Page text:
Three soldiers killed in Afghanistan remembered in Vicenza
Soldiers fire off a salute Thursday at the end of a memorial ceremony on Caserma Ederle in Vicenza, Italy, for three fallen members of the 173rd Airborne Brigade Combat Team. Spc. James Austin Justice, Pfc. Andrew James Keller and Pfc. Shane William Cantu were killed in separate incidents in Afghanistan. Kent Harris/Stars and Stripes
Stars and Stripes
VICENZA, Italy — Spc. James Austin Justice, Pfc. Andrew James Keller and Pfc. Shane William Cantu were remembered Thursday for the things they had in common and the characteristics that made them unique.
Family members, friends and colleagues attended a memorial ceremony on Caserma Ederle for the three soldiers from the 173rd Airborne Brigade Combat Team who were killed recently in separate incidents in Afghanistan.
The common elements weren’t hard to find. All were in their early 20s and were remembered for their smiles. Justice and Cantu each left behind five siblings. Keller and Cantu were high school football stars. All three distinguished themselves enough to be selected to participate in the nine-month deployment, when about a third of their peers stayed behind at home bases in Vicenza and Germany.
But friends talked about what made each of them special.
“James strived and settled for nothing but the best,” said Pfc. James Romanello of Justice, a 21-year-old from North Carolina. Romanello recalled his friend’s joyous outbursts and “doing the clapping thing when he gets excited.”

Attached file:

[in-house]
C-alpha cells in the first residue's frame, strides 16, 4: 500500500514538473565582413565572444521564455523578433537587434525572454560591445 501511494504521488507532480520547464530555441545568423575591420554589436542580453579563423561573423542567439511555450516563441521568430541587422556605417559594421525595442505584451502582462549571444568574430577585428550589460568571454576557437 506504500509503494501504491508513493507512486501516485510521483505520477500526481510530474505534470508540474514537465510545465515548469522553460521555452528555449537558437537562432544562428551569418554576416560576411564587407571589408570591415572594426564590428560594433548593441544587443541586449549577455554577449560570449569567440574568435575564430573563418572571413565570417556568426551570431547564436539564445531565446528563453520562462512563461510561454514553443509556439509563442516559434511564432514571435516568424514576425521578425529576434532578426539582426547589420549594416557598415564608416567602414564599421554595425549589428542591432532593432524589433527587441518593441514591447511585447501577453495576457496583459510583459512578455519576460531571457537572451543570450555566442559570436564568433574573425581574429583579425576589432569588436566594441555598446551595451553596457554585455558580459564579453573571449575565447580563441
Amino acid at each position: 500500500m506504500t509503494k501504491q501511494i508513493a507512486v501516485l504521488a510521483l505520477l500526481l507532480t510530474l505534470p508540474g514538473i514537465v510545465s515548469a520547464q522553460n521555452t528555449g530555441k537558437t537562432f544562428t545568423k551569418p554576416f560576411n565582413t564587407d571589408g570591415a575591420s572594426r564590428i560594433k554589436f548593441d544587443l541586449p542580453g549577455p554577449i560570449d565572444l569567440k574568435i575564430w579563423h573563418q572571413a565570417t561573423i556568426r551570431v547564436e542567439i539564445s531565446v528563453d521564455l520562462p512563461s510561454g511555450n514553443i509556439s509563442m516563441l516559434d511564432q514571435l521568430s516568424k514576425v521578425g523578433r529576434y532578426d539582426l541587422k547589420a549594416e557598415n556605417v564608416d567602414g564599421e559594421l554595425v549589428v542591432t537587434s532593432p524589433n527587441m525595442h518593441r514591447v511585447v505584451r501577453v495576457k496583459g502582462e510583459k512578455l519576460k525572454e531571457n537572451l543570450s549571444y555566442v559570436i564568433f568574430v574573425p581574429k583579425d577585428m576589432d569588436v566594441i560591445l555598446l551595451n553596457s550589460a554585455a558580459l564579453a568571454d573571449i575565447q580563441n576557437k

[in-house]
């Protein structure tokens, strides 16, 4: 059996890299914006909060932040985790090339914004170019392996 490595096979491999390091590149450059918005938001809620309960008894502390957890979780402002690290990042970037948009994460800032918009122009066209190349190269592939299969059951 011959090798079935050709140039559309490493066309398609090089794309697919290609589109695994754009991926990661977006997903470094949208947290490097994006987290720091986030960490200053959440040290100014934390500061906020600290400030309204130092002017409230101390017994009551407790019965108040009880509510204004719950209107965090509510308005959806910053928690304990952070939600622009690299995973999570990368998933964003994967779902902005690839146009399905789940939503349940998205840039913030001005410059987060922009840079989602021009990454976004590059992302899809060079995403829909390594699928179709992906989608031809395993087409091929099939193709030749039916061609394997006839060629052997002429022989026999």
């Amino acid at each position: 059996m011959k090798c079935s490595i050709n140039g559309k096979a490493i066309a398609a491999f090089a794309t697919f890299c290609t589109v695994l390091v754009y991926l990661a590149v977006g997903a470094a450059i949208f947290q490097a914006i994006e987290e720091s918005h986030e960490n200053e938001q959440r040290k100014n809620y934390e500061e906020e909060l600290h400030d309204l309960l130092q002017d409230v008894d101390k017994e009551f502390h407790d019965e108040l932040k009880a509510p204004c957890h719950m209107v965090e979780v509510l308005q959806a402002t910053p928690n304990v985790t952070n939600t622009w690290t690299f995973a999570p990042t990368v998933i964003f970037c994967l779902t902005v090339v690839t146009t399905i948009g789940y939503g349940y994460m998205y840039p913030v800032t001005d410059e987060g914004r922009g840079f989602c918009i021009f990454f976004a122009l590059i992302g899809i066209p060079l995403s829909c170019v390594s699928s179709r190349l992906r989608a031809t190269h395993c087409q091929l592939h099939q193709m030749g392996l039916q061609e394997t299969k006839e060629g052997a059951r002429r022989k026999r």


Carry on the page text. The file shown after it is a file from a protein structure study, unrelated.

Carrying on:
Justice died Aug. 17 at Landstuhl Regional Medical Center in Germany after suffering wounds sustained during a route clearance patrol on Aug. 14. He leaves behind his wife, Sissy, and three daughters: Harley, Laura and Breonna; his parents, Randall and Melissa Justice; sisters Cailee and Lisa; and brothers Josh, Joe and Roger.
Capt. Richard Gasperini, rear detachment commander for the 2nd Battalion, 503rd Infantry Regiment, noted that Justice’s first flight of any kind came during his first jump during Airborne training.
Keller, 22, was from Oregon. Pfc. Jonathan Smith said he received the same sunny greeting from Keller every morning on base.
“One smile from Andrew could change your whole day,” he said.
Keller was killed Aug. 15 by small-arms fire in Charkh district in Logar province. He is survived by his parents, Jeffrey and Kimberly Keller, and a brother, Derek.
Capt. Bradley Benjamin, the rear detachment commander for the 1st Battalion, 503rd Infantry Regiment, read a list of tributes from fellow soldiers about Keller, named a team leader by his platoon leader. One of them was from Cantu, who recalled in a ceremony in Afghanistan that his first impression of Keller was that he had a head the size of a basketball.
Cantu, 20, of Michigan, died 13 days later in Charkh from shrapnel wounds. He, like Keller, started college before deciding to enter the military, Benjamin said.
Fellow soldiers remembered debates with Cantu, with one of them saying he gave up. “Don’t argue with this guy,” the soldier said of Cantu. “He was raised by women.”
Cantu is survived by his parents, Mike and Jennifer Clark, and five sisters: Shiann, Jordyn, Shanel, Breann and Haley.
Sgt. 1st Class Matias Luis said the only time he recalled not seeing a smile on Cantu’s face was when he was told he wasn’t going to Afghanistan. That eventually changed when additional spots opened up.
Family members of Justice and Keller were among those attending the ceremony in the post chapel.